How to debug web apps outside the browser

If a web app doesn’t use the browser, how can you test it? Microsoft’s Edge Dev Tools brings the familiar F12 tools to the desktop

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Press F12 in most web browsers and you’ll see a set of debugging tools that give you a deep insight into how your code is operating. It’s a powerful set of tools, and one that’s one of the more important developer-focused features in Microsoft’s Edge browser.

But the web is changing, and modern application development techniques are changing with it. You’re now building apps that rely on web technologies but that aren’t part of the web. Tools like React Native Windows, Electron, the WebView controls in Universal Windows Platform (UWP) apps, and progressive web apps (PWA)s are now part and parcel of your daily development workflow, so you need tools like the F12 mix of debuggers, profilers, and explorers to test your new code.

Debugging the web without the browser

Many of the pieces you need to build those new development tools are already here. Technologies like the WebDriver protocol allow remote control of browsers and other web-rendering services, while WebSockets gives you high-speed direct connections between web-based clients and servers. Together, they’re the basis for a remote-controlled debugging environment, with a local server running in a web browser that can deliver data from in-browser and in-app instrumentation and from direct access to the DOM and to the JavaScript engine.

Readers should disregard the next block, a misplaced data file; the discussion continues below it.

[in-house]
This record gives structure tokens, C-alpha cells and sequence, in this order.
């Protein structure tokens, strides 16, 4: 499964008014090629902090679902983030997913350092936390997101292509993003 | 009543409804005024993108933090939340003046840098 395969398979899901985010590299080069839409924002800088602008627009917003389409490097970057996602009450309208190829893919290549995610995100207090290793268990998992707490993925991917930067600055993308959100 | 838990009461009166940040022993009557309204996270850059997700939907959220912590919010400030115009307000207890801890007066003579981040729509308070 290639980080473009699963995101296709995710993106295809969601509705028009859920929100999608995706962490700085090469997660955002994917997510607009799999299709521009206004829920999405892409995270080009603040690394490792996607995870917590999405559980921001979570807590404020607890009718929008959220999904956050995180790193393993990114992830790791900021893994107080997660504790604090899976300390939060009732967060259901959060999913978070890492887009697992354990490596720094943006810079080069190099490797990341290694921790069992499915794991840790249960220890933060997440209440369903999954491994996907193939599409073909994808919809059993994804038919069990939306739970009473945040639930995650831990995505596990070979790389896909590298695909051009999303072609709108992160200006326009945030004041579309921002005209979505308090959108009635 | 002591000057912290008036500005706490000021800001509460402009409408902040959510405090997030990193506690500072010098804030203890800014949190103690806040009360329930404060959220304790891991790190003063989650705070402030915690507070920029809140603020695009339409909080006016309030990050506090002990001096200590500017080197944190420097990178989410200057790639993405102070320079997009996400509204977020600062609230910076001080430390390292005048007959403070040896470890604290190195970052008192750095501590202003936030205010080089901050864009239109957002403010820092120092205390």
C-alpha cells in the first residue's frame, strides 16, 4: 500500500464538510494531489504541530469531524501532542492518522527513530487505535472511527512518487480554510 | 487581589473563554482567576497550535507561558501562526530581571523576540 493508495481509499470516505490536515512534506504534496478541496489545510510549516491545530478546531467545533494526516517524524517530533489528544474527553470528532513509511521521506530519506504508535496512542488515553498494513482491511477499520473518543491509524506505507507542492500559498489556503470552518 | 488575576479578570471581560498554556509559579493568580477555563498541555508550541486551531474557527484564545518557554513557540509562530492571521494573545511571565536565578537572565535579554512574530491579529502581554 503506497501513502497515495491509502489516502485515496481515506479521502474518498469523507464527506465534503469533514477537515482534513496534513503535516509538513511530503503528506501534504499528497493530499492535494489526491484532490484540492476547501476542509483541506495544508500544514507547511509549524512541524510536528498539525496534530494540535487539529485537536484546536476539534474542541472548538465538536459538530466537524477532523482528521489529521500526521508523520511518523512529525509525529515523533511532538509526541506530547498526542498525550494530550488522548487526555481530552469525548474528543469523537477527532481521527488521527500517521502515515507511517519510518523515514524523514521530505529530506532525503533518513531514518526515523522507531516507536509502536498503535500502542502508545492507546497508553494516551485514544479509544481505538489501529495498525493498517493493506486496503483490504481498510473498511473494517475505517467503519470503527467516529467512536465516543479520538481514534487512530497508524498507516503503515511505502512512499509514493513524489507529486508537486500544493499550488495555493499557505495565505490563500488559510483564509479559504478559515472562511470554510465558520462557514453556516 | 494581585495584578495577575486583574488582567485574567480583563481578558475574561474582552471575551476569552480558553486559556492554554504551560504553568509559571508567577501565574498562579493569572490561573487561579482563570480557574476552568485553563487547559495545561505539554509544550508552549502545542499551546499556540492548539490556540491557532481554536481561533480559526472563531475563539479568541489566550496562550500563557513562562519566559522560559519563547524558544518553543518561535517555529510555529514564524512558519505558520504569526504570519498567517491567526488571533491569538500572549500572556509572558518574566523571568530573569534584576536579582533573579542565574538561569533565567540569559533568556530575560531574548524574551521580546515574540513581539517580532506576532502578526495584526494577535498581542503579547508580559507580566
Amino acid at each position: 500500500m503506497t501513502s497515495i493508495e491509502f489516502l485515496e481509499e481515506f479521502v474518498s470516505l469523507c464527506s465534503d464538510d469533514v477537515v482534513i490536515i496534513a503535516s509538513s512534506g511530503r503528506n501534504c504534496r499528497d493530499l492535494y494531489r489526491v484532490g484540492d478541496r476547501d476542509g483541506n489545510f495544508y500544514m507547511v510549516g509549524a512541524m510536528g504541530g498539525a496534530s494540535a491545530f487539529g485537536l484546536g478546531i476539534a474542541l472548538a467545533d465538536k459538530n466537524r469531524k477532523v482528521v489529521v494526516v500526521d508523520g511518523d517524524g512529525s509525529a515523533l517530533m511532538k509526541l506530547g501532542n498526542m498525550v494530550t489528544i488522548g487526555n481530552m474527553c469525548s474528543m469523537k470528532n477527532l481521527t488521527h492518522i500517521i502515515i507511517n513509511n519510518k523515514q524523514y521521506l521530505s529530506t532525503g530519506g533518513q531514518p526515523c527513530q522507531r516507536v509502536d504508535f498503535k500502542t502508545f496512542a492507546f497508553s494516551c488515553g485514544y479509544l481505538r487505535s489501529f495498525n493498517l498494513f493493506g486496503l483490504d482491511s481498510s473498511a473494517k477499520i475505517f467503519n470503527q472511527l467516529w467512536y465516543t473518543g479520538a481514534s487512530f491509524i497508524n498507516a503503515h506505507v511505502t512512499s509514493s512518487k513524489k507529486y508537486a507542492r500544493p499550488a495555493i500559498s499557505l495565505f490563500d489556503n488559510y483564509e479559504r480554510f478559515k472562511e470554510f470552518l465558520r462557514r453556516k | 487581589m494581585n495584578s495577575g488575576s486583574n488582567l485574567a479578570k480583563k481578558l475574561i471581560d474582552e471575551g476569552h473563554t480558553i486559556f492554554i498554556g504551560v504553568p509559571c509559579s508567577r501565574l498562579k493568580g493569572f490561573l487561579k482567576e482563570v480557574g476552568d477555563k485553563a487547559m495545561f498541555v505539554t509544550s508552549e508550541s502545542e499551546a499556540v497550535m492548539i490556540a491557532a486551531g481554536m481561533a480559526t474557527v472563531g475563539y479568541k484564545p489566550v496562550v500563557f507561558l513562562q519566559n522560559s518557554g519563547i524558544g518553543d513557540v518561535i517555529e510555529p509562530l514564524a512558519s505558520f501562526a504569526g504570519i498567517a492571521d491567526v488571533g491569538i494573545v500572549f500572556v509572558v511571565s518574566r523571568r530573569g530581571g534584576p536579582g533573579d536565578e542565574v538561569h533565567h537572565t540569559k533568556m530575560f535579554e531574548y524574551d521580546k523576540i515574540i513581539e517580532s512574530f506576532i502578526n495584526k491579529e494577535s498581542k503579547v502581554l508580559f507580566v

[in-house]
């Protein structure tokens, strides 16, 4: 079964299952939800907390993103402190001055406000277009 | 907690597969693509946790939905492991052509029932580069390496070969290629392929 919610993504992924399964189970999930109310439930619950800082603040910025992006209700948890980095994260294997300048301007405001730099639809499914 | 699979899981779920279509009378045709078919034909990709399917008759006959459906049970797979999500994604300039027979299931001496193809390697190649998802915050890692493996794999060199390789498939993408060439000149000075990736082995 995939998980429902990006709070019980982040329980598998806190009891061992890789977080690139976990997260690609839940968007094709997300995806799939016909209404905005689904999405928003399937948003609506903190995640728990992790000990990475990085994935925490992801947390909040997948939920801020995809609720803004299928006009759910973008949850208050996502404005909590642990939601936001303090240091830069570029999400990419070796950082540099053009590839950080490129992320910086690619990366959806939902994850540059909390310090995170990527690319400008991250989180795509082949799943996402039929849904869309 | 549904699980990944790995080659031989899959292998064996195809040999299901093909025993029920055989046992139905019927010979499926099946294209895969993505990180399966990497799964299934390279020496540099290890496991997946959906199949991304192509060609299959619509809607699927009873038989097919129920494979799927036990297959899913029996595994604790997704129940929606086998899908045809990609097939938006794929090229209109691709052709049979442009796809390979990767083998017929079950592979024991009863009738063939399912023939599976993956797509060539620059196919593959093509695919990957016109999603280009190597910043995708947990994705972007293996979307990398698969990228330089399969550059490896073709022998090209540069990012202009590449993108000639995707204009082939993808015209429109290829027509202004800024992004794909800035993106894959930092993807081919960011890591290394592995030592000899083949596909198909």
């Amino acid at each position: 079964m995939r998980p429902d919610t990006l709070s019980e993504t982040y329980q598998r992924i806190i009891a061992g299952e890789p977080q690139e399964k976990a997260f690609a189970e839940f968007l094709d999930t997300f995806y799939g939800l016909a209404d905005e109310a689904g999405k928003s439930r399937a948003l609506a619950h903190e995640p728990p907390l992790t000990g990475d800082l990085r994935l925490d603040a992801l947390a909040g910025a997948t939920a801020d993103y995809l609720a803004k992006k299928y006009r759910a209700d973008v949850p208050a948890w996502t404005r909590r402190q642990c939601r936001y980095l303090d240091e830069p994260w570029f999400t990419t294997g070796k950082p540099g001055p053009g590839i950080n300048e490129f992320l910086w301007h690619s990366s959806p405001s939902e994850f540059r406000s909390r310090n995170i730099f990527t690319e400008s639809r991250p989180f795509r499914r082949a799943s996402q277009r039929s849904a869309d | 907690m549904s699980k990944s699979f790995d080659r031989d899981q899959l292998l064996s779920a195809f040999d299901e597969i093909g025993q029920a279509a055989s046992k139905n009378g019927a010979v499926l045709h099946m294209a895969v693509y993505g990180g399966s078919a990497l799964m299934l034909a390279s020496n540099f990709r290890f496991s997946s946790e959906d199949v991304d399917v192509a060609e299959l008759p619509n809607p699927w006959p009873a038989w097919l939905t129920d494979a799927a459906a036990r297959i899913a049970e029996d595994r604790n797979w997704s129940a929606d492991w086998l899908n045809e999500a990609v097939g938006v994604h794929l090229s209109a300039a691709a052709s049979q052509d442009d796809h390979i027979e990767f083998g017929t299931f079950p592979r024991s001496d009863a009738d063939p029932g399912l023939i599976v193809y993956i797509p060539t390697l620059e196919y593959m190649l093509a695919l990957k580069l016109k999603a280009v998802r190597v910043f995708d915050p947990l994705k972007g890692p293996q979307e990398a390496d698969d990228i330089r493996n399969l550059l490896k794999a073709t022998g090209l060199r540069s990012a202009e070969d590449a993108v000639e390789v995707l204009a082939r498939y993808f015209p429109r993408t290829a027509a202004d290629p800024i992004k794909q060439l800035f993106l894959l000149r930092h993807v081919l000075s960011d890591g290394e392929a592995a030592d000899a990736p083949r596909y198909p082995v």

If you can remote-control your browsers for testing, why not separate those familiar F12 debugging tools from the browser and use them from your development PCs? That’s what Microsoft’s Edge team has done, with the Windows Store release of its Edge Dev Tools.

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